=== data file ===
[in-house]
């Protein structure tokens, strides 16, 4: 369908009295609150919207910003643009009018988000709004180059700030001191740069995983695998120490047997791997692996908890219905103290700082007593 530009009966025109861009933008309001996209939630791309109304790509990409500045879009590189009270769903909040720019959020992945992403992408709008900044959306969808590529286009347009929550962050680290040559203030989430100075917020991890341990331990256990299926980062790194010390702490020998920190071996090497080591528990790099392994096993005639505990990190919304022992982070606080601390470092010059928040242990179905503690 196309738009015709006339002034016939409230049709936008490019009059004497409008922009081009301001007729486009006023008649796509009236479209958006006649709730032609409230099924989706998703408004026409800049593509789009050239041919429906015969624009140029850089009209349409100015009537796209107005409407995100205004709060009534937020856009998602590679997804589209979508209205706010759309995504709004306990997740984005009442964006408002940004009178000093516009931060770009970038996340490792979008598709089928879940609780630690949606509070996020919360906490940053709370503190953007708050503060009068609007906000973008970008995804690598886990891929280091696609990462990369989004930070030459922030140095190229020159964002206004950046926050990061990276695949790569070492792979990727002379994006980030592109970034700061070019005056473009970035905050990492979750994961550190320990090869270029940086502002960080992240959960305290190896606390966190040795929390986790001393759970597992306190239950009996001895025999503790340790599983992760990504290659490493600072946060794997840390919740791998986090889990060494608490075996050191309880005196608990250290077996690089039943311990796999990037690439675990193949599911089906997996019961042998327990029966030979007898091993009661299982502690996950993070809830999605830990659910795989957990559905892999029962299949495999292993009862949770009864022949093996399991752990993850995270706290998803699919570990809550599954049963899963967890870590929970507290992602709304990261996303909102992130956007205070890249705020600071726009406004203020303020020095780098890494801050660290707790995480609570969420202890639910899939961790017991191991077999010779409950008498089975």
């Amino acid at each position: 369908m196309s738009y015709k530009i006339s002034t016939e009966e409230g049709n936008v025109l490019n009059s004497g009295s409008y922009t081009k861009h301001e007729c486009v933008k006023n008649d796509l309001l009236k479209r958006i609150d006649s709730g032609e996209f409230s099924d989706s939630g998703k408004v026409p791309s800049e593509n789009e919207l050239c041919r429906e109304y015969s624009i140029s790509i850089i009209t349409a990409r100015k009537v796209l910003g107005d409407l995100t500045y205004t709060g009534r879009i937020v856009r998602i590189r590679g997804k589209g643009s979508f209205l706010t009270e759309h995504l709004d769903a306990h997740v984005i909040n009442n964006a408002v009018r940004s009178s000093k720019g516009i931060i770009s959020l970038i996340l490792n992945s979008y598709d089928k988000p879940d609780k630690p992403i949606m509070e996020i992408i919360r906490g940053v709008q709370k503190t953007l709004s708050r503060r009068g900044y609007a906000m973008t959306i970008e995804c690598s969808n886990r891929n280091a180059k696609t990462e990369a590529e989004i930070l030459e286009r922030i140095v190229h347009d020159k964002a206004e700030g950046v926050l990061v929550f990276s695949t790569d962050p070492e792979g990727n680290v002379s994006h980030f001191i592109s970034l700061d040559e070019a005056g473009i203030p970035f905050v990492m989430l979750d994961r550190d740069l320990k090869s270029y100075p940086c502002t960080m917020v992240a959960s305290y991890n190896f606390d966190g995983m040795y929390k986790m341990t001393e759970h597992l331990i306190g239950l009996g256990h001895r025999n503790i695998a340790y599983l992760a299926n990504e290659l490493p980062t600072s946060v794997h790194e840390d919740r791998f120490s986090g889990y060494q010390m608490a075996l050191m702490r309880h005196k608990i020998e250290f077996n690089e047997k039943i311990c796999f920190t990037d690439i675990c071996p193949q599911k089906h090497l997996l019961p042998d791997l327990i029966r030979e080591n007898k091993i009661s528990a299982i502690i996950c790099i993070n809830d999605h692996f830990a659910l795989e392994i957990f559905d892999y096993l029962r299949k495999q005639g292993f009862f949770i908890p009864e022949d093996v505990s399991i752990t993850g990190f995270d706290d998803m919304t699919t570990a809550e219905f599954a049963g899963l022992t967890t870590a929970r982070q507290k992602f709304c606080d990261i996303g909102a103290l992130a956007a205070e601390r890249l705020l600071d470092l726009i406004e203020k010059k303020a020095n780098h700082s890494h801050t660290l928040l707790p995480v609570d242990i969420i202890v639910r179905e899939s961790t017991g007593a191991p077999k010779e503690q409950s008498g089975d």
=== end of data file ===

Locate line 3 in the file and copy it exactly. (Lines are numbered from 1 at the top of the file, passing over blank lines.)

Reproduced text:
């Amino acid at each position: 369908m196309s738009y015709k530009i006339s002034t016939e009966e409230g049709n936008v025109l490019n009059s004497g009295s409008y922009t081009k861009h301001e007729c486009v933008k006023n008649d796509l309001l009236k479209r958006i609150d006649s709730g032609e996209f409230s099924d989706s939630g998703k408004v026409p791309s800049e593509n789009e919207l050239c041919r429906e109304y015969s624009i140029s790509i850089i009209t349409a990409r100015k009537v796209l910003g107005d409407l995100t500045y205004t709060g009534r879009i937020v856009r998602i590189r590679g997804k589209g643009s979508f209205l706010t009270e759309h995504l709004d769903a306990h997740v984005i909040n009442n964006a408002v009018r940004s009178s000093k720019g516009i931060i770009s959020l970038i996340l490792n992945s979008y598709d089928k988000p879940d609780k630690p992403i949606m509070e996020i992408i919360r906490g940053v709008q709370k503190t953007l709004s708050r503060r009068g900044y609007a906000m973008t959306i970008e995804c690598s969808n886990r891929n280091a180059k696609t990462e990369a590529e989004i930070l030459e286009r922030i140095v190229h347009d020159k964002a206004e700030g950046v926050l990061v929550f990276s695949t790569d962050p070492e792979g990727n680290v002379s994006h980030f001191i592109s970034l700061d040559e070019a005056g473009i203030p970035f905050v990492m989430l979750d994961r550190d740069l320990k090869s270029y100075p940086c502002t960080m917020v992240a959960s305290y991890n190896f606390d966190g995983m040795y929390k986790m341990t001393e759970h597992l331990i306190g239950l009996g256990h001895r025999n503790i695998a340790y599983l992760a299926n990504e290659l490493p980062t600072s946060v794997h790194e840390d919740r791998f120490s986090g889990y060494q010390m608490a075996l050191m702490r309880h005196k608990i020998e250290f077996n690089e047997k039943i311990c796999f920190t990037d690439i675990c071996p193949q599911k089906h090497l997996l019961p042998d791997l327990i029966r030979e080591n007898k091993i009661s528990a299982i502690i996950c790099i993070n809830d999605h692996f830990a659910l795989e392994i957990f559905d892999y096993l029962r299949k495999q005639g292993f009862f949770i908890p009864e022949d093996v505990s399991i752990t993850g990190f995270d706290d998803m919304t699919t570990a809550e219905f599954a049963g899963l022992t967890t870590a929970r982070q507290k992602f709304c606080d990261i996303g909102a103290l992130a956007a205070e601390r890249l705020l600071d470092l726009i406004e203020k010059k303020a020095n780098h700082s890494h801050t660290l928040l707790p995480v609570d242990i969420i202890v639910r179905e899939s961790t017991g007593a191991p077999k010779e503690q409950s008498g089975d």